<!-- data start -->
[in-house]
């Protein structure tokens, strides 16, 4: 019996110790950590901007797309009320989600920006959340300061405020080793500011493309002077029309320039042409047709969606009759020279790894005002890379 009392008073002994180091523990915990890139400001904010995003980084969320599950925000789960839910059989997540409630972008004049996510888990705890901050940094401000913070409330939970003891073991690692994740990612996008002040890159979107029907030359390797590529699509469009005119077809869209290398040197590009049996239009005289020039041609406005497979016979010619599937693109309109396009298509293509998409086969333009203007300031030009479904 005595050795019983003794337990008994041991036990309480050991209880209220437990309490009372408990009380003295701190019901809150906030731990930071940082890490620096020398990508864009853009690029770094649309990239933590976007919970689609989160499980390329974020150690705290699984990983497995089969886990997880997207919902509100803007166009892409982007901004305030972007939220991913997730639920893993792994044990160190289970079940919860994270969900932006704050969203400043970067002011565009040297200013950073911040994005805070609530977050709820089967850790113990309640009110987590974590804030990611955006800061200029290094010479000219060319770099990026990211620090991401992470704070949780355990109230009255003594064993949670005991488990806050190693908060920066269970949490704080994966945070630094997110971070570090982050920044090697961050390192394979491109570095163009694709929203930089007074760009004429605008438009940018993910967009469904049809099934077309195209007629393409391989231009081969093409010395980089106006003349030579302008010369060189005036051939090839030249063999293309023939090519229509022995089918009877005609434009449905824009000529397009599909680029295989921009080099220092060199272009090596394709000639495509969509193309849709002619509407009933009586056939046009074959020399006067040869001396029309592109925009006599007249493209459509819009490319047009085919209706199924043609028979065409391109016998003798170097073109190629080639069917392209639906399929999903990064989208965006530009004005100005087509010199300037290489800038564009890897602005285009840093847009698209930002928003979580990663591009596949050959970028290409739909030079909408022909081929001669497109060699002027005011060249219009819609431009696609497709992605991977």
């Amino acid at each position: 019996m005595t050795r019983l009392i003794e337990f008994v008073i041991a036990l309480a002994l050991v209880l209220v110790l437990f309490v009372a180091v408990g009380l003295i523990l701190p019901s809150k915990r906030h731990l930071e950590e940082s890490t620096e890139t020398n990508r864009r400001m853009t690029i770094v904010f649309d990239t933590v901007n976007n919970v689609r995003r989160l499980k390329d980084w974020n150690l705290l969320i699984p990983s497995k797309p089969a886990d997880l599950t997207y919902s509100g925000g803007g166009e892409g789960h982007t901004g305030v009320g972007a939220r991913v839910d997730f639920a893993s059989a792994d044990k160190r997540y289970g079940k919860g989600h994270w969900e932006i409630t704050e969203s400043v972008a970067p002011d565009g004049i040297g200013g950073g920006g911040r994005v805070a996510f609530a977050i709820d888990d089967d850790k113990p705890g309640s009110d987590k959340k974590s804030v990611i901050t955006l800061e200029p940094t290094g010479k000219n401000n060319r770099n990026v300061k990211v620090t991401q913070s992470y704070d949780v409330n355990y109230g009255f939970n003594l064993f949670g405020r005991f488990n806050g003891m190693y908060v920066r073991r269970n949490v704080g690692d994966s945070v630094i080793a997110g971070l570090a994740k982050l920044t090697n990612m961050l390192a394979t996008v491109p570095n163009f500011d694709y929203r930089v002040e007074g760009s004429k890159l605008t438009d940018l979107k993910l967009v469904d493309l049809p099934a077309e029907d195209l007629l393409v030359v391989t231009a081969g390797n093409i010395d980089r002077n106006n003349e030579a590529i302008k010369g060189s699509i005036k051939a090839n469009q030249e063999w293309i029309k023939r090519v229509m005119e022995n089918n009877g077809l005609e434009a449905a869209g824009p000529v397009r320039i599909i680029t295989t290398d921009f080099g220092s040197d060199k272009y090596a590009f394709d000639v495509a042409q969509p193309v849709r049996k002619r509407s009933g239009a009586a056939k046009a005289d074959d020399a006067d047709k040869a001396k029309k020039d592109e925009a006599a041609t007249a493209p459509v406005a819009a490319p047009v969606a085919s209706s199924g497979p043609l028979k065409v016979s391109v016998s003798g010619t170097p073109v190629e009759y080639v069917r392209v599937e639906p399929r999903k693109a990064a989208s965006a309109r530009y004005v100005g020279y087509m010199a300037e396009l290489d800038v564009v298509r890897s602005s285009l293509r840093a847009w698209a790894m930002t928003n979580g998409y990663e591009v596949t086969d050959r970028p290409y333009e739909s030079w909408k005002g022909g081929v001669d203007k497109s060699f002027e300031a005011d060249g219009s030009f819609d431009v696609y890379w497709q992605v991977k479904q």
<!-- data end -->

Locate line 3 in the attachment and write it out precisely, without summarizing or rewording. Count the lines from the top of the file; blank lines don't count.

């Amino acid at each position: 019996m005595t050795r019983l009392i003794e337990f008994v008073i041991a036990l309480a002994l050991v209880l209220v110790l437990f309490v009372a180091v408990g009380l003295i523990l701190p019901s809150k915990r906030h731990l930071e950590e940082s890490t620096e890139t020398n990508r864009r400001m853009t690029i770094v904010f649309d990239t933590v901007n976007n919970v689609r995003r989160l499980k390329d980084w974020n150690l705290l969320i699984p990983s497995k797309p089969a886990d997880l599950t997207y919902s509100g925000g803007g166009e892409g789960h982007t901004g305030v009320g972007a939220r991913v839910d997730f639920a893993s059989a792994d044990k160190r997540y289970g079940k919860g989600h994270w969900e932006i409630t704050e969203s400043v972008a970067p002011d565009g004049i040297g200013g950073g920006g911040r994005v805070a996510f609530a977050i709820d888990d089967d850790k113990p705890g309640s009110d987590k959340k974590s804030v990611i901050t955006l800061e200029p940094t290094g010479k000219n401000n060319r770099n990026v300061k990211v620090t991401q913070s992470y704070d949780v409330n355990y109230g009255f939970n003594l064993f949670g405020r005991f488990n806050g003891m190693y908060v920066r073991r269970n949490v704080g690692d994966s945070v630094i080793a997110g971070l570090a994740k982050l920044t090697n990612m961050l390192a394979t996008v491109p570095n163009f500011d694709y929203r930089v002040e007074g760009s004429k890159l605008t438009d940018l979107k993910l967009v469904d493309l049809p099934a077309e029907d195209l007629l393409v030359v391989t231009a081969g390797n093409i010395d980089r002077n106006n003349e030579a590529i302008k010369g060189s699509i005036k051939a090839n469009q030249e063999w293309i029309k023939r090519v229509m005119e022995n089918n009877g077809l005609e434009a449905a869209g824009p000529v397009r320039i599909i680029t295989t290398d921009f080099g220092s040197d060199k272009y090596a590009f394709d000639v495509a042409q969509p193309v849709r049996k002619r509407s009933g239009a009586a056939k046009a005289d074959d020399a006067d047709k040869a001396k029309k020039d592109e925009a006599a041609t007249a493209p459509v406005a819009a490319p047009v969606a085919s209706s199924g497979p043609l028979k065409v016979s391109v016998s003798g010619t170097p073109v190629e009759y080639v069917r392209v599937e639906p399929r999903k693109a990064a989208s965006a309109r530009y004005v100005g020279y087509m010199a300037e396009l290489d800038v564009v298509r890897s602005s285009l293509r840093a847009w698209a790894m930002t928003n979580g998409y990663e591009v596949t086969d050959r970028p290409y333009e739909s030079w909408k005002g022909g081929v001669d203007k497109s060699f002027e300031a005011d060249g219009s030009f819609d431009v696609y890379w497709q992605v991977k479904q």